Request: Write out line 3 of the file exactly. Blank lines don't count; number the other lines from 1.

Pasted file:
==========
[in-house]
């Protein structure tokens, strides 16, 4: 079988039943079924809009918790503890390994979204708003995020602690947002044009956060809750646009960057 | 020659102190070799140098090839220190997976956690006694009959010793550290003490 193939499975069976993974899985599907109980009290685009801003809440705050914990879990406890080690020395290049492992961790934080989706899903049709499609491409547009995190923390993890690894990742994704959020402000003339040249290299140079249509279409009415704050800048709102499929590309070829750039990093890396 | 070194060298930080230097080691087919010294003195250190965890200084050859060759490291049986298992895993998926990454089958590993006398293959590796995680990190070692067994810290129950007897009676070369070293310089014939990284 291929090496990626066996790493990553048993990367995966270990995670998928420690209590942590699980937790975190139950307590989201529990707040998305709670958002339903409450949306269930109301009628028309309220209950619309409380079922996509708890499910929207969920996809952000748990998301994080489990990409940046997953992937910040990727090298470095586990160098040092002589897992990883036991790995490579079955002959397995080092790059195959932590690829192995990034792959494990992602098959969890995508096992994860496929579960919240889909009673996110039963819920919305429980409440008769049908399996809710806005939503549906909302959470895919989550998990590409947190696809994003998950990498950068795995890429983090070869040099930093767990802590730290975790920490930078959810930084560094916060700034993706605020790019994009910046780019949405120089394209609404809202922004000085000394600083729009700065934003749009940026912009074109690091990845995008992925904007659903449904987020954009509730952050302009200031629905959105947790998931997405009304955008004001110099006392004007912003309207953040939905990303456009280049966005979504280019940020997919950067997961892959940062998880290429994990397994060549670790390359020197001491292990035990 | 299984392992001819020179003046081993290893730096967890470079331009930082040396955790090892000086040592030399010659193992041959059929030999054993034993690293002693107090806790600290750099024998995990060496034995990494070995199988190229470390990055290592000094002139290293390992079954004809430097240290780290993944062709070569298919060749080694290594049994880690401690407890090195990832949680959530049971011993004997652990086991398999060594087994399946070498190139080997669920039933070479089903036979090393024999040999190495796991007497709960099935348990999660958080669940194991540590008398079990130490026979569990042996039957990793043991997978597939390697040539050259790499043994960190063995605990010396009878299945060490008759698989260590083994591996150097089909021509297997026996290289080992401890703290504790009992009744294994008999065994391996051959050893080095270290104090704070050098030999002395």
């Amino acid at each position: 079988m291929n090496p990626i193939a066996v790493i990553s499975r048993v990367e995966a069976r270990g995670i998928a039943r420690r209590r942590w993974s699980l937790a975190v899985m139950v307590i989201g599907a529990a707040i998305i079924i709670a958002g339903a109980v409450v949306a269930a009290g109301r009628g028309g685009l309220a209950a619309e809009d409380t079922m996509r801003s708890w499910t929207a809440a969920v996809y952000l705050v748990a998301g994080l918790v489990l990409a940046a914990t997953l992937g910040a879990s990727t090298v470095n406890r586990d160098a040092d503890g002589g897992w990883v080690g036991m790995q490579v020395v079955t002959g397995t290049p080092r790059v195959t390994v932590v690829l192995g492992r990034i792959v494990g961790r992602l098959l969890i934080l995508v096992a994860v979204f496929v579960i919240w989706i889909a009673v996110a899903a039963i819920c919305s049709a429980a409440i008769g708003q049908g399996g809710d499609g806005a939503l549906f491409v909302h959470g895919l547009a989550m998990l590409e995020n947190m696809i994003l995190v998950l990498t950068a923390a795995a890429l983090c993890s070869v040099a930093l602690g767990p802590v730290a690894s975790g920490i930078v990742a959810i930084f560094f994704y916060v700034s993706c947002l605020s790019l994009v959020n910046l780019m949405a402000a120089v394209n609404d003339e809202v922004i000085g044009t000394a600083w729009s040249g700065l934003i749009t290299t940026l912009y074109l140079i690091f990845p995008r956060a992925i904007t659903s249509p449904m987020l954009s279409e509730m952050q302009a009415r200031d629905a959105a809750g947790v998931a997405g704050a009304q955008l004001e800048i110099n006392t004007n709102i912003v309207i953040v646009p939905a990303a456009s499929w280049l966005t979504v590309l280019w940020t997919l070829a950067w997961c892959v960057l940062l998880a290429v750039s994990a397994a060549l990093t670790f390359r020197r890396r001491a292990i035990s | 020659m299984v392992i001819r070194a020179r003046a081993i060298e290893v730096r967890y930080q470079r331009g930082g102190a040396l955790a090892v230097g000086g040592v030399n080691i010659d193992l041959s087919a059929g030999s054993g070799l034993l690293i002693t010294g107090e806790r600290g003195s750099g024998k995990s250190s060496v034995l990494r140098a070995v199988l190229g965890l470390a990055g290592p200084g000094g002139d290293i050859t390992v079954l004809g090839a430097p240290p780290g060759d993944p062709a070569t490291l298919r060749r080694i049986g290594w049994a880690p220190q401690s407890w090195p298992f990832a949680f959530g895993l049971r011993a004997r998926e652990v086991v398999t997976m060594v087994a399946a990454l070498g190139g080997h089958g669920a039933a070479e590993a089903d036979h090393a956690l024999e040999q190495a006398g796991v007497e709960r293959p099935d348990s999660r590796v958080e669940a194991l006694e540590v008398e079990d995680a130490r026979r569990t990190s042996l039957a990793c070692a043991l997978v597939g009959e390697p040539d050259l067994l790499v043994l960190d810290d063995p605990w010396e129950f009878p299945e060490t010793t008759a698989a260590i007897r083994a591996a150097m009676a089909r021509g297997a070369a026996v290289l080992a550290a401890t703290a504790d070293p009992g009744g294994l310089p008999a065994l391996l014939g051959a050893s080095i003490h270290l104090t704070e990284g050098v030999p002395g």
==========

């Amino acid at each position: 079988m291929n090496p990626i193939a066996v790493i990553s499975r048993v990367e995966a069976r270990g995670i998928a039943r420690r209590r942590w993974s699980l937790a975190v899985m139950v307590i989201g599907a529990a707040i998305i079924i709670a958002g339903a109980v409450v949306a269930a009290g109301r009628g028309g685009l309220a209950a619309e809009d409380t079922m996509r801003s708890w499910t929207a809440a969920v996809y952000l705050v748990a998301g994080l918790v489990l990409a940046a914990t997953l992937g910040a879990s990727t090298v470095n406890r586990d160098a040092d503890g002589g897992w990883v080690g036991m790995q490579v020395v079955t002959g397995t290049p080092r790059v195959t390994v932590v690829l192995g492992r990034i792959v494990g961790r992602l098959l969890i934080l995508v096992a994860v979204f496929v579960i919240w989706i889909a009673v996110a899903a039963i819920c919305s049709a429980a409440i008769g708003q049908g399996g809710d499609g806005a939503l549906f491409v909302h959470g895919l547009a989550m998990l590409e995020n947190m696809i994003l995190v998950l990498t950068a923390a795995a890429l983090c993890s070869v040099a930093l602690g767990p802590v730290a690894s975790g920490i930078v990742a959810i930084f560094f994704y916060v700034s993706c947002l605020s790019l994009v959020n910046l780019m949405a402000a120089v394209n609404d003339e809202v922004i000085g044009t000394a600083w729009s040249g700065l934003i749009t290299t940026l912009y074109l140079i690091f990845p995008r956060a992925i904007t659903s249509p449904m987020l954009s279409e509730m952050q302009a009415r200031d629905a959105a809750g947790v998931a997405g704050a009304q955008l004001e800048i110099n006392t004007n709102i912003v309207i953040v646009p939905a990303a456009s499929w280049l966005t979504v590309l280019w940020t997919l070829a950067w997961c892959v960057l940062l998880a290429v750039s994990a397994a060549l990093t670790f390359r020197r890396r001491a292990i035990s | 020659m299984v392992i001819r070194a020179r003046a081993i060298e290893v730096r967890y930080q470079r331009g930082g102190a040396l955790a090892v230097g000086g040592v030399n080691i010659d193992l041959s087919a059929g030999s054993g070799l034993l690293i002693t010294g107090e806790r600290g003195s750099g024998k995990s250190s060496v034995l990494r140098a070995v199988l190229g965890l470390a990055g290592p200084g000094g002139d290293i050859t390992v079954l004809g090839a430097p240290p780290g060759d993944p062709a070569t490291l298919r060749r080694i049986g290594w049994a880690p220190q401690s407890w090195p298992f990832a949680f959530g895993l049971r011993a004997r998926e652990v086991v398999t997976m060594v087994a399946a990454l070498g190139g080997h089958g669920a039933a070479e590993a089903d036979h090393a956690l024999e040999q190495a006398g796991v007497e709960r293959p099935d348990s999660r590796v958080e669940a194991l006694e540590v008398e079990d995680a130490r026979r569990t990190s042996l039957a990793c070692a043991l997978v597939g009959e390697p040539d050259l067994l790499v043994l960190d810290d063995p605990w010396e129950f009878p299945e060490t010793t008759a698989a260590i007897r083994a591996a150097m009676a089909r021509g297997a070369a026996v290289l080992a550290a401890t703290a504790d070293p009992g009744g294994l310089p008999a065994l391996l014939g051959a050893s080095i003490h270290l104090t704070e990284g050098v030999p002395g």